Fake food Japanese style that looks good enough to eat
CAN’T read or speak Japanese and don’t know what to eat? Enter fake plastic food replicas, or shokuhin sampuru, that make dealing with Japanese menus a piece of cake, or sushi. They may even look good enough to eat.
According to the Sydney Morning Herald anything from beer complete with suds, tasty looking sushi or deep-fried pork cutlets can be displayed in life sized pieces, helping visitors make informed choices about what they want to eat:
“You’re calculating lots of things – what kind of side dishes are there, how big is the meal, and is it economical?” he said [Yasunobu Nose, a senior editor at the Nikkei business daily].
“But for foreign tourists who don’t have this literacy, food samples are just something that closely resemble real dishes.”
The modern-day alchemy involves making a plastic mold of the real-life food and then adorning it with just the right colours to tantalise the taste buds of passing customers.
The plastic food is made more realistic by actually using ingredients that are chopped and combined like they are in cooking. Here are some images of what these look like:
If any of the images tricked you, you’ll understand why this has become such a competitive industry. It’s even starting to expand to other markets such as China and South Korea.
Iwasaki Be-I and Maiduru (Maizuru) are some of the biggest plastic food manufacturers in Japan. A glance at their websites suggests food art is starting to cross with technology with smartphone stands in iceberg fruit, icecream cones, seafood pizzas and rice dishes some of the popular new models available.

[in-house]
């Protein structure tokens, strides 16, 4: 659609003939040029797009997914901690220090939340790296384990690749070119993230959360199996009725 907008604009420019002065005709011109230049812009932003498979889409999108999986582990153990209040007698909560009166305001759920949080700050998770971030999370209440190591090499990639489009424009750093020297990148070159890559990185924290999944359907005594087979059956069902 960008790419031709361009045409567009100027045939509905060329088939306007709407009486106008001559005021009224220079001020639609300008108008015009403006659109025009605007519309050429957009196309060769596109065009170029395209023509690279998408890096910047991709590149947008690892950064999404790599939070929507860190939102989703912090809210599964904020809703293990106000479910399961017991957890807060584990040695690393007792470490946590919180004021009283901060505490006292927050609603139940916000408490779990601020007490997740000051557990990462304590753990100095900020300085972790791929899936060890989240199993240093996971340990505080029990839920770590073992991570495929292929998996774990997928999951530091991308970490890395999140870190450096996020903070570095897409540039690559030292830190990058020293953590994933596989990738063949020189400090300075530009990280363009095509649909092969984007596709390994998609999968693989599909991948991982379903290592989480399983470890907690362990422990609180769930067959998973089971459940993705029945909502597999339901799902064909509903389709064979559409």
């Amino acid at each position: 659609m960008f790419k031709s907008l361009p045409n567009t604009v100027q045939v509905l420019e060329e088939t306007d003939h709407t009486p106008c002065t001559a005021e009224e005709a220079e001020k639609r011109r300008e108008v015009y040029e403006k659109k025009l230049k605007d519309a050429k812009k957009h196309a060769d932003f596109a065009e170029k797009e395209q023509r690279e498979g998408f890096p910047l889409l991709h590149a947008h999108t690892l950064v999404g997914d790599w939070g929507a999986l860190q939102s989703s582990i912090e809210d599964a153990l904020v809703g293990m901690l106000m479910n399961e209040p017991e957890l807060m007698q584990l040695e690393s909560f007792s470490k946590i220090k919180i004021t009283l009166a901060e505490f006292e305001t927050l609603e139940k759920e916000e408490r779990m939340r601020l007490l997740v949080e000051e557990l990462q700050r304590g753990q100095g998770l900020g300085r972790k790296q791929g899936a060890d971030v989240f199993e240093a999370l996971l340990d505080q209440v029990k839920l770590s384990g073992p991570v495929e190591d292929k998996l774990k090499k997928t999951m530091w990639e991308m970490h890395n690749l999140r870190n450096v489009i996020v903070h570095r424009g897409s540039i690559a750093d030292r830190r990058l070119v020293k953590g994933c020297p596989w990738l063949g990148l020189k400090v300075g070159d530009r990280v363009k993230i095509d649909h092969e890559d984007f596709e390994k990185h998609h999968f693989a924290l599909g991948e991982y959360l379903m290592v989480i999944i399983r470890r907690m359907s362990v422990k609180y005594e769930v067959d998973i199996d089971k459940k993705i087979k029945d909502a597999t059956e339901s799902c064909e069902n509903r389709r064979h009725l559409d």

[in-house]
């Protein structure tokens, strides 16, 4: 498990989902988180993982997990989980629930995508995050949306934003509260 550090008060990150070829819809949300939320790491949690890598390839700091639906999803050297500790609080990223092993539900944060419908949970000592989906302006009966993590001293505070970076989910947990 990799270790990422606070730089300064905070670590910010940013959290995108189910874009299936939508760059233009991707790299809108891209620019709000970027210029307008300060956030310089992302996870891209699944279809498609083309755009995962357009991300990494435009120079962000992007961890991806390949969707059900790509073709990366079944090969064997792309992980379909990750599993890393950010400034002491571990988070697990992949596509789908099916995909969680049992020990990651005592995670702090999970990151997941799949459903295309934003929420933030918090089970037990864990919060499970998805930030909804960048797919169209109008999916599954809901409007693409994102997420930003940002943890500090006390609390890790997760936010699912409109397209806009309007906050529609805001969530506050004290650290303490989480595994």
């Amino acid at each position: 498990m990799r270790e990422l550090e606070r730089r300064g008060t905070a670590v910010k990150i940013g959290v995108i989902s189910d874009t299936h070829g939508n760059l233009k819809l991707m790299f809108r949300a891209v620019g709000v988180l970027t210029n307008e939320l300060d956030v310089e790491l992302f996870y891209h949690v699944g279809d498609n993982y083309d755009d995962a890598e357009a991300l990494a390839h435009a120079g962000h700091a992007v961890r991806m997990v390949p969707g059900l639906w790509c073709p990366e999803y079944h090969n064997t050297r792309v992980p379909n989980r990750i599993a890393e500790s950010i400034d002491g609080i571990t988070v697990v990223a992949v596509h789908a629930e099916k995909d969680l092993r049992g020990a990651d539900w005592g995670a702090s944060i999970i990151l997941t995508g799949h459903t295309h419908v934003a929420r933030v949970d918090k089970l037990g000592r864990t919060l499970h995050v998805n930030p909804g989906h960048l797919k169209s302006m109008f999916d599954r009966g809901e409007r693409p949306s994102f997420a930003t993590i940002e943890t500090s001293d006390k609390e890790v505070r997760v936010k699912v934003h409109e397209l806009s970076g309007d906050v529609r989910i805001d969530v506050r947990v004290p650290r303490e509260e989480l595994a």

Way back in 1984 The Evening Times commented on the emerging trend towards fake food, quoting Harry Fujita, the preisdent of Iwasaki Images of America, who predicted plastic food would take America by storm.
“Why should eating in a restaurant be different than buying a pair of boots?” he asks, apparently not referring to road-side steaks that taste like shoe leather. “Consumers want to examine, touch, and weigh the merchandise,” he comments. “Why should food be different?”
Iwasaki’s customers have included Baskin Robbins, McDonalds, Burger King, KFC, Pizza Hut and Subway so chances are you’ll have seen the benefits of Japanese food art well beyond Japanese borders. Today Iwasaki Images of America produce 1000 generic food replicas that cover beverages, bread, seafood, cake, raw and cooked meats and many other things that can be custom ordered on the Internet.
The AFP show some footage of how fake food is made in this video and explain the history behind the practice that started back in the 1920s.
Whatever you might think of the replica food industry, next time you’re in Tokyo, Kyoto, Nagasaki or anywhere else in Japan, rest assured you won’t go hungry. Simply point at something that looks good enough to eat, and hopefully you’ll get what you’re looking for.